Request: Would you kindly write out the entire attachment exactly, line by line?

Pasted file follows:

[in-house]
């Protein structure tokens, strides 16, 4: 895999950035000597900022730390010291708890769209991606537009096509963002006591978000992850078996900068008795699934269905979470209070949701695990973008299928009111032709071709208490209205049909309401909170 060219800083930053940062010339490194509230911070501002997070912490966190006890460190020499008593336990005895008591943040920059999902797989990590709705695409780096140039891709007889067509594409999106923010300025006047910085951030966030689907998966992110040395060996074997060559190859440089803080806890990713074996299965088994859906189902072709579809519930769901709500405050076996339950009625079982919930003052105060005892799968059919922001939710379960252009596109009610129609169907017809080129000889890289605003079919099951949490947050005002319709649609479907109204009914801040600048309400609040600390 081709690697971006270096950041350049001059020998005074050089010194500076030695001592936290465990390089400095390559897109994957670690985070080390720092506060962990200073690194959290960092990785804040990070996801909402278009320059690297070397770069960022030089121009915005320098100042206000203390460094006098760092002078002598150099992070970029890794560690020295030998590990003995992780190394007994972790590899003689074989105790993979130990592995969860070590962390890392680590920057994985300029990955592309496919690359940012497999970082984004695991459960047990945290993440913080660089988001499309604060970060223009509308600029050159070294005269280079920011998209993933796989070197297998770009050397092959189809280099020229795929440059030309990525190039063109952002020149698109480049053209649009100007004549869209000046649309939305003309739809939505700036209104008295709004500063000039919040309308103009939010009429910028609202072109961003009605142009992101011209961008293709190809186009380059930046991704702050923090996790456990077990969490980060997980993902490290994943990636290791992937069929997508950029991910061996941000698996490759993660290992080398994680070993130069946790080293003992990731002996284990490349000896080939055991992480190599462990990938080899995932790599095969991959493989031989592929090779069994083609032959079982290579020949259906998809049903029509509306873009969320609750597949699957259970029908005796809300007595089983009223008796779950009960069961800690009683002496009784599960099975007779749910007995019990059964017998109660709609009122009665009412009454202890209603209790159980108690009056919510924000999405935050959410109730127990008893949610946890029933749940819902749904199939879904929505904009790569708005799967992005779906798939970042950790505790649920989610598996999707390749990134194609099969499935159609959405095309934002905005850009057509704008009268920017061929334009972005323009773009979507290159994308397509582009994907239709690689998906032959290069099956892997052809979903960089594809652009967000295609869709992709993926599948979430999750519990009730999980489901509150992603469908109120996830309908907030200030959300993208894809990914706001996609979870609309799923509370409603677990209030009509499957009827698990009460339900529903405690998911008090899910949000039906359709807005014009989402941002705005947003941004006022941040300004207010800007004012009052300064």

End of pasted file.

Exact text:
[in-house]
């Protein structure tokens, strides 16, 4: 895999950035000597900022730390010291708890769209991606537009096509963002006591978000992850078996900068008795699934269905979470209070949701695990973008299928009111032709071709208490209205049909309401909170 060219800083930053940062010339490194509230911070501002997070912490966190006890460190020499008593336990005895008591943040920059999902797989990590709705695409780096140039891709007889067509594409999106923010300025006047910085951030966030689907998966992110040395060996074997060559190859440089803080806890990713074996299965088994859906189902072709579809519930769901709500405050076996339950009625079982919930003052105060005892799968059919922001939710379960252009596109009610129609169907017809080129000889890289605003079919099951949490947050005002319709649609479907109204009914801040600048309400609040600390 081709690697971006270096950041350049001059020998005074050089010194500076030695001592936290465990390089400095390559897109994957670690985070080390720092506060962990200073690194959290960092990785804040990070996801909402278009320059690297070397770069960022030089121009915005320098100042206000203390460094006098760092002078002598150099992070970029890794560690020295030998590990003995992780190394007994972790590899003689074989105790993979130990592995969860070590962390890392680590920057994985300029990955592309496919690359940012497999970082984004695991459960047990945290993440913080660089988001499309604060970060223009509308600029050159070294005269280079920011998209993933796989070197297998770009050397092959189809280099020229795929440059030309990525190039063109952002020149698109480049053209649009100007004549869209000046649309939305003309739809939505700036209104008295709004500063000039919040309308103009939010009429910028609202072109961003009605142009992101011209961008293709190809186009380059930046991704702050923090996790456990077990969490980060997980993902490290994943990636290791992937069929997508950029991910061996941000698996490759993660290992080398994680070993130069946790080293003992990731002996284990490349000896080939055991992480190599462990990938080899995932790599095969991959493989031989592929090779069994083609032959079982290579020949259906998809049903029509509306873009969320609750597949699957259970029908005796809300007595089983009223008796779950009960069961800690009683002496009784599960099975007779749910007995019990059964017998109660709609009122009665009412009454202890209603209790159980108690009056919510924000999405935050959410109730127990008893949610946890029933749940819902749904199939879904929505904009790569708005799967992005779906798939970042950790505790649920989610598996999707390749990134194609099969499935159609959405095309934002905005850009057509704008009268920017061929334009972005323009773009979507290159994308397509582009994907239709690689998906032959290069099956892997052809979903960089594809652009967000295609869709992709993926599948979430999750519990009730999980489901509150992603469908109120996830309908907030200030959300993208894809990914706001996609979870609309799923509370409603677990209030009509499957009827698990009460339900529903405690998911008090899910949000039906359709807005014009989402941002705005947003941004006022941040300004207010800007004012009052300064």